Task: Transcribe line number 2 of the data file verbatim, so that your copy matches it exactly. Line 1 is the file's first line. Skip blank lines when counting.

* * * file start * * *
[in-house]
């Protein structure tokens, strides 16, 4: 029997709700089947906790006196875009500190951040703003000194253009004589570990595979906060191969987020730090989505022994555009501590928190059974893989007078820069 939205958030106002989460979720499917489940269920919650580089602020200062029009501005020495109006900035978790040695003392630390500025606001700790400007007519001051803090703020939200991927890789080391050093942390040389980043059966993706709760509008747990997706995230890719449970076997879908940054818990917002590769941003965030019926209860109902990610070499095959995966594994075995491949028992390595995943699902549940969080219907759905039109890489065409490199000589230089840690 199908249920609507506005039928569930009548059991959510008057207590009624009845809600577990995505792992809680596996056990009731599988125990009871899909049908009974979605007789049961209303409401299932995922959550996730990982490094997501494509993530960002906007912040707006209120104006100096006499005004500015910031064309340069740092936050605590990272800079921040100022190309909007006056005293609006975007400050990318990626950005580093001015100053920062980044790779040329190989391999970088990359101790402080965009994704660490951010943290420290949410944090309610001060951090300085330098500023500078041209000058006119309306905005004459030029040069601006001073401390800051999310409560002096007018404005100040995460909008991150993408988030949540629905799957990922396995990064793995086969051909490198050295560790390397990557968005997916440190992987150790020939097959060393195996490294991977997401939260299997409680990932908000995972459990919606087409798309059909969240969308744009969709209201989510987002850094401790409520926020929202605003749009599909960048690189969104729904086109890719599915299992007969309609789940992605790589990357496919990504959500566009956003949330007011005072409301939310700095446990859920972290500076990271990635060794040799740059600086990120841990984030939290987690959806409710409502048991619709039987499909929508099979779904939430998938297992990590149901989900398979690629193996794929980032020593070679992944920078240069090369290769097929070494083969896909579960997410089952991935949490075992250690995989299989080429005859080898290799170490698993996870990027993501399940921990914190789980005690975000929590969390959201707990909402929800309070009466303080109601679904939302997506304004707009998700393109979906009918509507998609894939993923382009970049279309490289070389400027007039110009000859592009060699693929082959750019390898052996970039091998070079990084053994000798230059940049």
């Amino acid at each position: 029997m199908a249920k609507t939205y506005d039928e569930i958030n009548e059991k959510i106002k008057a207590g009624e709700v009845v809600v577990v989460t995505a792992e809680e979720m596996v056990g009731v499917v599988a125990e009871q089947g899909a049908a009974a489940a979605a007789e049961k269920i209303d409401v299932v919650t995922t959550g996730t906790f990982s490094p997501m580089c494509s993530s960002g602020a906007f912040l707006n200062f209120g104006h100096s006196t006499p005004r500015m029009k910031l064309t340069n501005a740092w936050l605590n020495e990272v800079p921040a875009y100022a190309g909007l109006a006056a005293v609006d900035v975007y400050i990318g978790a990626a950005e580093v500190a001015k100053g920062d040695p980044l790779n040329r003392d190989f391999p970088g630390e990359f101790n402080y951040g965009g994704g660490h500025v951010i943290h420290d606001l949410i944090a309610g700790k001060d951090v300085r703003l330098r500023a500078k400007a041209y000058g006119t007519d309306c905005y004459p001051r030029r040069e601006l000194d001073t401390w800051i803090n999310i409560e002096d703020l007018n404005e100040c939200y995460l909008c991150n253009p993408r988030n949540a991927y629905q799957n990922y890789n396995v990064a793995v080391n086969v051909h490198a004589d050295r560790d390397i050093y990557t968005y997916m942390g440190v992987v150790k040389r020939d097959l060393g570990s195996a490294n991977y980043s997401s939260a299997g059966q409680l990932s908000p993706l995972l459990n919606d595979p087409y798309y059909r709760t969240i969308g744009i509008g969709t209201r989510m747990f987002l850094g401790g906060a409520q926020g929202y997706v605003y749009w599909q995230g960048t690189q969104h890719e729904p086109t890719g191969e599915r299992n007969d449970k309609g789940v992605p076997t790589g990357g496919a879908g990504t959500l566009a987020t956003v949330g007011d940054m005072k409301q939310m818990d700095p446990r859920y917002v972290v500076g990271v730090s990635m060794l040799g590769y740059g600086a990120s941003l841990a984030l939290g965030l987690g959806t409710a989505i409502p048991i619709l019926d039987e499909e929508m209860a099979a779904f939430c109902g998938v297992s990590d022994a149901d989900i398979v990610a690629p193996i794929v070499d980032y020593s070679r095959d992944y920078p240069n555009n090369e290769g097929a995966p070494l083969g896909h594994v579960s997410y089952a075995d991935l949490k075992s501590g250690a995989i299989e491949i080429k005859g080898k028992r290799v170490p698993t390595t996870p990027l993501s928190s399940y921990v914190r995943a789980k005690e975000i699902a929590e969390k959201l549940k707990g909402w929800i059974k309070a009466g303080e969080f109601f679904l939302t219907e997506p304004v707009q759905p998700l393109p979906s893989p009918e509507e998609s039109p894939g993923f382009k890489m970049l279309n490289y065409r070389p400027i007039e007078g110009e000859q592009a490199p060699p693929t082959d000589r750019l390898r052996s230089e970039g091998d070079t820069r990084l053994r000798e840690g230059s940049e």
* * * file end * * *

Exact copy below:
């Protein structure tokens, strides 16, 4: 029997709700089947906790006196875009500190951040703003000194253009004589570990595979906060191969987020730090989505022994555009501590928190059974893989007078820069 939205958030106002989460979720499917489940269920919650580089602020200062029009501005020495109006900035978790040695003392630390500025606001700790400007007519001051803090703020939200991927890789080391050093942390040389980043059966993706709760509008747990997706995230890719449970076997879908940054818990917002590769941003965030019926209860109902990610070499095959995966594994075995491949028992390595995943699902549940969080219907759905039109890489065409490199000589230089840690 199908249920609507506005039928569930009548059991959510008057207590009624009845809600577990995505792992809680596996056990009731599988125990009871899909049908009974979605007789049961209303409401299932995922959550996730990982490094997501494509993530960002906007912040707006209120104006100096006499005004500015910031064309340069740092936050605590990272800079921040100022190309909007006056005293609006975007400050990318990626950005580093001015100053920062980044790779040329190989391999970088990359101790402080965009994704660490951010943290420290949410944090309610001060951090300085330098500023500078041209000058006119309306905005004459030029040069601006001073401390800051999310409560002096007018404005100040995460909008991150993408988030949540629905799957990922396995990064793995086969051909490198050295560790390397990557968005997916440190992987150790020939097959060393195996490294991977997401939260299997409680990932908000995972459990919606087409798309059909969240969308744009969709209201989510987002850094401790409520926020929202605003749009599909960048690189969104729904086109890719599915299992007969309609789940992605790589990357496919990504959500566009956003949330007011005072409301939310700095446990859920972290500076990271990635060794040799740059600086990120841990984030939290987690959806409710409502048991619709039987499909929508099979779904939430998938297992990590149901989900398979690629193996794929980032020593070679992944920078240069090369290769097929070494083969896909579960997410089952991935949490075992250690995989299989080429005859080898290799170490698993996870990027993501399940921990914190789980005690975000929590969390959201707990909402929800309070009466303080109601679904939302997506304004707009998700393109979906009918509507998609894939993923382009970049279309490289070389400027007039110009000859592009060699693929082959750019390898052996970039091998070079990084053994000798230059940049």